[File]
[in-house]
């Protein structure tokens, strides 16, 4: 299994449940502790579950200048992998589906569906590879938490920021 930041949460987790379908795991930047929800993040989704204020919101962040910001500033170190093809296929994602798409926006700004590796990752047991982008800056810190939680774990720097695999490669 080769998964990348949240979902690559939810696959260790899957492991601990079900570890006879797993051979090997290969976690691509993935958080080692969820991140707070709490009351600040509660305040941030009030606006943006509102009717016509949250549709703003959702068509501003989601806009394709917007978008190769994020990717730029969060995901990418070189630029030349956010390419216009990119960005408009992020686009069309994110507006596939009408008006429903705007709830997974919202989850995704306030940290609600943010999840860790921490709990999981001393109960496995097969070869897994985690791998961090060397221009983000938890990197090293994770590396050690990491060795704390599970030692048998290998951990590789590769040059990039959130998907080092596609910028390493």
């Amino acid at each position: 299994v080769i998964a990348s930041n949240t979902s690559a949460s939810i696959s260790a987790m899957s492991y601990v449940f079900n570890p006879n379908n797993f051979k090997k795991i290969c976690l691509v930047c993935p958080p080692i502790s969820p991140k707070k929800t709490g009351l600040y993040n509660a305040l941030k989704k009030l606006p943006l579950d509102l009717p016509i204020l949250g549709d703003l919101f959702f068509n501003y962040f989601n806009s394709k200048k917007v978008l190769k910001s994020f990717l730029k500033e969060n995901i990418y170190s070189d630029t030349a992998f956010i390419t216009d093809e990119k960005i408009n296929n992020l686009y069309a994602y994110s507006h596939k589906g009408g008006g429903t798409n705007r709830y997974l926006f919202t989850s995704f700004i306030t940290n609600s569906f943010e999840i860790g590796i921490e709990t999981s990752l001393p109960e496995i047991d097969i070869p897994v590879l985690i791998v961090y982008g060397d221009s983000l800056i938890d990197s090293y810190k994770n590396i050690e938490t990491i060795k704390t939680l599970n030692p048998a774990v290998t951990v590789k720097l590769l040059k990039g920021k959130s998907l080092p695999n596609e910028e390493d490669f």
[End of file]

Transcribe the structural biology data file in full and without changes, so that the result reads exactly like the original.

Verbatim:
[in-house]
């Protein structure tokens, strides 16, 4: 299994449940502790579950200048992998589906569906590879938490920021 930041949460987790379908795991930047929800993040989704204020919101962040910001500033170190093809296929994602798409926006700004590796990752047991982008800056810190939680774990720097695999490669 080769998964990348949240979902690559939810696959260790899957492991601990079900570890006879797993051979090997290969976690691509993935958080080692969820991140707070709490009351600040509660305040941030009030606006943006509102009717016509949250549709703003959702068509501003989601806009394709917007978008190769994020990717730029969060995901990418070189630029030349956010390419216009990119960005408009992020686009069309994110507006596939009408008006429903705007709830997974919202989850995704306030940290609600943010999840860790921490709990999981001393109960496995097969070869897994985690791998961090060397221009983000938890990197090293994770590396050690990491060795704390599970030692048998290998951990590789590769040059990039959130998907080092596609910028390493």
């Amino acid at each position: 299994v080769i998964a990348s930041n949240t979902s690559a949460s939810i696959s260790a987790m899957s492991y601990v449940f079900n570890p006879n379908n797993f051979k090997k795991i290969c976690l691509v930047c993935p958080p080692i502790s969820p991140k707070k929800t709490g009351l600040y993040n509660a305040l941030k989704k009030l606006p943006l579950d509102l009717p016509i204020l949250g549709d703003l919101f959702f068509n501003y962040f989601n806009s394709k200048k917007v978008l190769k910001s994020f990717l730029k500033e969060n995901i990418y170190s070189d630029t030349a992998f956010i390419t216009d093809e990119k960005i408009n296929n992020l686009y069309a994602y994110s507006h596939k589906g009408g008006g429903t798409n705007r709830y997974l926006f919202t989850s995704f700004i306030t940290n609600s569906f943010e999840i860790g590796i921490e709990t999981s990752l001393p109960e496995i047991d097969i070869p897994v590879l985690i791998v961090y982008g060397d221009s983000l800056i938890d990197s090293y810190k994770n590396i050690e938490t990491i060795k704390t939680l599970n030692p048998a774990v290998t951990v590789k720097l590769l040059k990039g920021k959130s998907l080092p695999n596609e910028e390493d490669f």